Why are there so many build tools in the front-end world? It seems needlessly complex. Anyway I have decided to take a simpler approach with my latest React project.
Every time I Googled “React Browserify” the top posts would contain some kind of grunt or gulp script. I never understood why that was. Neither of those really bring anything to the table when it comes to compiling JSX, they only provide hooks to let Browserify do all the work. This made it really challenging to cut through the cruft and figure out what was really going on. Not to mention the huge number of dependencies they require.
I decided to take working with React JSX one step at a time. The first step meant using a tool that
provides a nice dependency tree using Nodes
To run Browserify with Reactify execute the command:
Once you get this working it’s generally all you need. That said there are a few extra tools and plugins for Browserify that come in handy. One of the nicest from a development standpoint is Watchify. It’s a Browserify plugin that will watch whatever files you tell it and anytime there is a change it recompiles everything into a new script.js file. The tricky thing with it is that it basically takes the place of the Browserify command.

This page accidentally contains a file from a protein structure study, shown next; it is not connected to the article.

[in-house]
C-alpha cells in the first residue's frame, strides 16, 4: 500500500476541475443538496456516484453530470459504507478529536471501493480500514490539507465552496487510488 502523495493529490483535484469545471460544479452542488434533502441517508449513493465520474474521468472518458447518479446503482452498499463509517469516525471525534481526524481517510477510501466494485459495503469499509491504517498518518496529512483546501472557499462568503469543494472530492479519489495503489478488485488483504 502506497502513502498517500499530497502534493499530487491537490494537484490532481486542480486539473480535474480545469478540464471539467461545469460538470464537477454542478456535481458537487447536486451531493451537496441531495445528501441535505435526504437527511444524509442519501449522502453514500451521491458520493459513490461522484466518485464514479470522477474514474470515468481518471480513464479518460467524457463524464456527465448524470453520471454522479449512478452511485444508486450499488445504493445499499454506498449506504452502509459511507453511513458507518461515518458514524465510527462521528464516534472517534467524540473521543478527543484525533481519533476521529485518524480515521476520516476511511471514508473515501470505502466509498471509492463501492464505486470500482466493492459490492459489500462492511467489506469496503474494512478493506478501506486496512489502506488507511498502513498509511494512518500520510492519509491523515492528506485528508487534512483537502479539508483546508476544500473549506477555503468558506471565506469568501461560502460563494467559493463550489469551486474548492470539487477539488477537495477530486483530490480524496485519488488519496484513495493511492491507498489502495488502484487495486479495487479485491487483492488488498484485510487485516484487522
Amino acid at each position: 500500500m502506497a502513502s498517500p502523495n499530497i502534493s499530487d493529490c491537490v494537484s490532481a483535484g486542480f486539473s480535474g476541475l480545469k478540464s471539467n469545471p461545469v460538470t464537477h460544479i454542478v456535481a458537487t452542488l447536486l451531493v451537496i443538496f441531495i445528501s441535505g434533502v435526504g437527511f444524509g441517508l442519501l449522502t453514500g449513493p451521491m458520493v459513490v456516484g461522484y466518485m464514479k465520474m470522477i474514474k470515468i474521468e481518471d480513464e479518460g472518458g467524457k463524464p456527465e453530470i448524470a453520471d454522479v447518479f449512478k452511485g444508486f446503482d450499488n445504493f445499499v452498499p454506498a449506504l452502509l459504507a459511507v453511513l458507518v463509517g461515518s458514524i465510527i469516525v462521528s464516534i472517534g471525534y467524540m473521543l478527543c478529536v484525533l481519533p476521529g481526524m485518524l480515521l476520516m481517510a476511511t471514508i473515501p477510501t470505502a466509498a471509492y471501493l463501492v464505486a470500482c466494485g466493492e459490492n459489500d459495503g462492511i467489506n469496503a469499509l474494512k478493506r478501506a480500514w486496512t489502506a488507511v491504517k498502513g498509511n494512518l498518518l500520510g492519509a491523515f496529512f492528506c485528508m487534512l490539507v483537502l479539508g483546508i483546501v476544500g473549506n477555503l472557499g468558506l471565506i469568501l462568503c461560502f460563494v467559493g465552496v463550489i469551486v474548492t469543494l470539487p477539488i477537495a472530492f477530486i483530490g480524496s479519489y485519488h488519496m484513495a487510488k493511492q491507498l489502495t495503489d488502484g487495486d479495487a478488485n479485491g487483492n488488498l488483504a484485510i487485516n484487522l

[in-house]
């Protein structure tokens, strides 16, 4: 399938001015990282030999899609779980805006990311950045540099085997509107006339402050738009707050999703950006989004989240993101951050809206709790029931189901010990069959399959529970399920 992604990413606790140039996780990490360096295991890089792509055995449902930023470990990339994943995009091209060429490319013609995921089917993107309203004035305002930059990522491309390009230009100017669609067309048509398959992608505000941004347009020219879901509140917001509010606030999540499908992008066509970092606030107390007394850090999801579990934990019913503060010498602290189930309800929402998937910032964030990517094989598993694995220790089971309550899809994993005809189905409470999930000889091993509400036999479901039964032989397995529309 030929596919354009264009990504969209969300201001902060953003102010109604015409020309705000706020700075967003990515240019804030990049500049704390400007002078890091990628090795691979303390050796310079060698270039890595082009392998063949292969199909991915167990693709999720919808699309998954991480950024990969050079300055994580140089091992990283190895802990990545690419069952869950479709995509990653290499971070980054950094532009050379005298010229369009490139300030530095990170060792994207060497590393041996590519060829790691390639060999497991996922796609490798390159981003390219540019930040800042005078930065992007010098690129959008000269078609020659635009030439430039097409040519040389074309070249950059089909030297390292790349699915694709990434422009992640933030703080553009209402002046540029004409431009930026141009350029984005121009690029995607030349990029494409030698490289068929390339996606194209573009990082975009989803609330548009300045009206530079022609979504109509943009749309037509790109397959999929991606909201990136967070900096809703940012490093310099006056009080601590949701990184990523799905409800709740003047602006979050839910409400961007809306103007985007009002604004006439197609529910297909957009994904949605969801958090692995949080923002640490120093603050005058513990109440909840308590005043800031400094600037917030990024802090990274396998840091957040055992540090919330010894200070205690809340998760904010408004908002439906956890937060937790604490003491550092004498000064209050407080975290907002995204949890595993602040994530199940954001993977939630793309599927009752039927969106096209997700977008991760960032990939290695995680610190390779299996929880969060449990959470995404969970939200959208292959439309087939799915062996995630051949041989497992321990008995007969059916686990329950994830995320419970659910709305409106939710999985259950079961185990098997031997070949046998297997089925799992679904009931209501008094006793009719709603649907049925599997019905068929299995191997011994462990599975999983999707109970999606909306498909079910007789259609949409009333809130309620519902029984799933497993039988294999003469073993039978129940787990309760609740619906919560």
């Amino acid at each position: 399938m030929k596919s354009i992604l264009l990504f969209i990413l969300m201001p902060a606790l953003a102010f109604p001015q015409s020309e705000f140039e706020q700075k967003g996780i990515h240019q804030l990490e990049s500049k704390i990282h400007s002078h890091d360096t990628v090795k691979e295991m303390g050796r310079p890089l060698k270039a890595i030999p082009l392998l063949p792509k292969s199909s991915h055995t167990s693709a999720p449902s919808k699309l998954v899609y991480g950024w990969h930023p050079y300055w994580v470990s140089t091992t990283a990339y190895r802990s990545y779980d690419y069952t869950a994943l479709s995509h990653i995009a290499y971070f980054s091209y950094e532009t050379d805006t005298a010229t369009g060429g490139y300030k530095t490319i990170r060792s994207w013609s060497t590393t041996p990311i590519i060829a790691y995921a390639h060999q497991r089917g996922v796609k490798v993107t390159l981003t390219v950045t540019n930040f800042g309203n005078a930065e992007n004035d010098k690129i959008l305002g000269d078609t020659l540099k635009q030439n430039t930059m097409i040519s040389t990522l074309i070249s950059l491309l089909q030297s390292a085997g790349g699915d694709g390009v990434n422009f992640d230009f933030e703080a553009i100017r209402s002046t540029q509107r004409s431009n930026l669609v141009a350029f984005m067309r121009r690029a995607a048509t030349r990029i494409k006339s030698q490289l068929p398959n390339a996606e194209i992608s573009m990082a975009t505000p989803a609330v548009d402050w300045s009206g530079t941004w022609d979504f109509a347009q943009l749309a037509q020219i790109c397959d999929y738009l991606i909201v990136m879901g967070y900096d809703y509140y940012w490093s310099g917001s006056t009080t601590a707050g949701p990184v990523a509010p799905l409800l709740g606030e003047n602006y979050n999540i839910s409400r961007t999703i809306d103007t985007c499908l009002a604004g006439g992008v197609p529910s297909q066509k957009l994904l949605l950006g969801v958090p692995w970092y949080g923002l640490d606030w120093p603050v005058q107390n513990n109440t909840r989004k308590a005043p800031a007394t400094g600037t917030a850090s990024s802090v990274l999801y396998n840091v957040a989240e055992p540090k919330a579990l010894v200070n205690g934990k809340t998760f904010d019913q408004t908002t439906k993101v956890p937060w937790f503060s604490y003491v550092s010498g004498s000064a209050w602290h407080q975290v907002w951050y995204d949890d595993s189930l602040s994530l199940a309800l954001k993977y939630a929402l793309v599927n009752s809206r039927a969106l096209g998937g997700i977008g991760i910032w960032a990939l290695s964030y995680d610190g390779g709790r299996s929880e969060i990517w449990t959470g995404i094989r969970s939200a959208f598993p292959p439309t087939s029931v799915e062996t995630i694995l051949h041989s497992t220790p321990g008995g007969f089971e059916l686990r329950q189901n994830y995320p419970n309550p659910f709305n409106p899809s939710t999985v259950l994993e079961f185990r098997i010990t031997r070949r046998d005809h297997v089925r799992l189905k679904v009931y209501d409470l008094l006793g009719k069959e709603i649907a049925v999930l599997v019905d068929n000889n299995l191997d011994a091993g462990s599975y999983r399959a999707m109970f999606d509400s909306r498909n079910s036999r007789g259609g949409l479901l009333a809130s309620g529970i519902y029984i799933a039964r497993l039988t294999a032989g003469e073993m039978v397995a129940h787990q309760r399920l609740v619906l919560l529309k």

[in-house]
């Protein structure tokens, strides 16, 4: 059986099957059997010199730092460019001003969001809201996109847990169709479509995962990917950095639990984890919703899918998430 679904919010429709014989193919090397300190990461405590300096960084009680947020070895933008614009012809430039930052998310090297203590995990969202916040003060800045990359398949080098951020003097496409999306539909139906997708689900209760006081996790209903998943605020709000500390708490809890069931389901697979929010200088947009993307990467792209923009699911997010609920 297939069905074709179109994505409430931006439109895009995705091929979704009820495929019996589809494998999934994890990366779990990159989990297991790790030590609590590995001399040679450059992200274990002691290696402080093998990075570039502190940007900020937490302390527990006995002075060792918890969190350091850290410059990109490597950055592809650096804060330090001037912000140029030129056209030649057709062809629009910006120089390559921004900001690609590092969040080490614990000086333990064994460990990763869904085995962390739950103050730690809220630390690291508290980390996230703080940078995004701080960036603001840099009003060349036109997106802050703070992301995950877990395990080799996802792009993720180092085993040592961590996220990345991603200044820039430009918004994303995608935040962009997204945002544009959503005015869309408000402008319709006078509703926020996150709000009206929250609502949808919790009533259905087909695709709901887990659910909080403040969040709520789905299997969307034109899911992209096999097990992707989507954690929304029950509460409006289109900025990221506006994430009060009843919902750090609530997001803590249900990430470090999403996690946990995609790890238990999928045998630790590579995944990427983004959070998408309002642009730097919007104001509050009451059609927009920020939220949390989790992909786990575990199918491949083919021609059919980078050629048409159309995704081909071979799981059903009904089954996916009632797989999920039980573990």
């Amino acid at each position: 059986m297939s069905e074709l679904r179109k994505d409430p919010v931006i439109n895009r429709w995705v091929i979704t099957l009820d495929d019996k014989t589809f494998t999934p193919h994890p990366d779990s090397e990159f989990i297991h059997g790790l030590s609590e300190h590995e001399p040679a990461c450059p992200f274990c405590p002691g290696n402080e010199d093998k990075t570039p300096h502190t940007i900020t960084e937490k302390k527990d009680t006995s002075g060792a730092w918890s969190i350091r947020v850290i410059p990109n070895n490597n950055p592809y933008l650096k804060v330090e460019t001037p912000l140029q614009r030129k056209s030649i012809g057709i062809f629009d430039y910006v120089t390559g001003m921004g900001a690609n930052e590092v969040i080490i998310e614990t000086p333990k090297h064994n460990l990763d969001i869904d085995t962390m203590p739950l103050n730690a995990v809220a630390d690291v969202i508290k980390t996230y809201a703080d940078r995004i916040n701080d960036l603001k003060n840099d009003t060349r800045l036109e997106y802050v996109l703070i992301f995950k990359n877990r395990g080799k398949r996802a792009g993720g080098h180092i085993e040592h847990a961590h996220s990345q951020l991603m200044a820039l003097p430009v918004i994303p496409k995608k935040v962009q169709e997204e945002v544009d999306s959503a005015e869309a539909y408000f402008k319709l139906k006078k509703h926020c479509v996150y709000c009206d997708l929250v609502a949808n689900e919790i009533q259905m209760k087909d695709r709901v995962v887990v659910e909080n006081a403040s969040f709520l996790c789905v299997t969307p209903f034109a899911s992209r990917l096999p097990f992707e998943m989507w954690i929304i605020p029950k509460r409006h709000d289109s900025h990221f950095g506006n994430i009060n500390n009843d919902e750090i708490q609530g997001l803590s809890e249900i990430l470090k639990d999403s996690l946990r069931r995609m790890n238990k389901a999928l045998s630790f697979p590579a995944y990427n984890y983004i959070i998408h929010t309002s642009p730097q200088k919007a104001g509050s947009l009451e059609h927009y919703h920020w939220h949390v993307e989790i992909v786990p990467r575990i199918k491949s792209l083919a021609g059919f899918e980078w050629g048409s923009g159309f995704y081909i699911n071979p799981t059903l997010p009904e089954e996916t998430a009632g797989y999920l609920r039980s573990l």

Browserify also has an uglify plugin but I was never successful in getting that to work with Reactify. I ended up going with the standalone Uglifyjs tool. Fortunately all the Browserify stuff writes to stdout so piping output in bash is straight forward.
To bring all these commands together we can use the scripts hash in NPM’s package.json file. This will
let us perform any of those commands using
npm run. First we add them to the scripts hash
Now any of the following commands are available:
Will compile our JSX into a single script file.
Will compile our JSX into a single script file then uglify it.
Will compile our JSX into a single script file anytime one of our JSX files changes.
Will remove all js scripts from our public folder.
Working with Browserify and NPM this way should be pretty understandable. This setup also has far fewer dependencies than gulp or grunt, which are both pretty dependency heavy.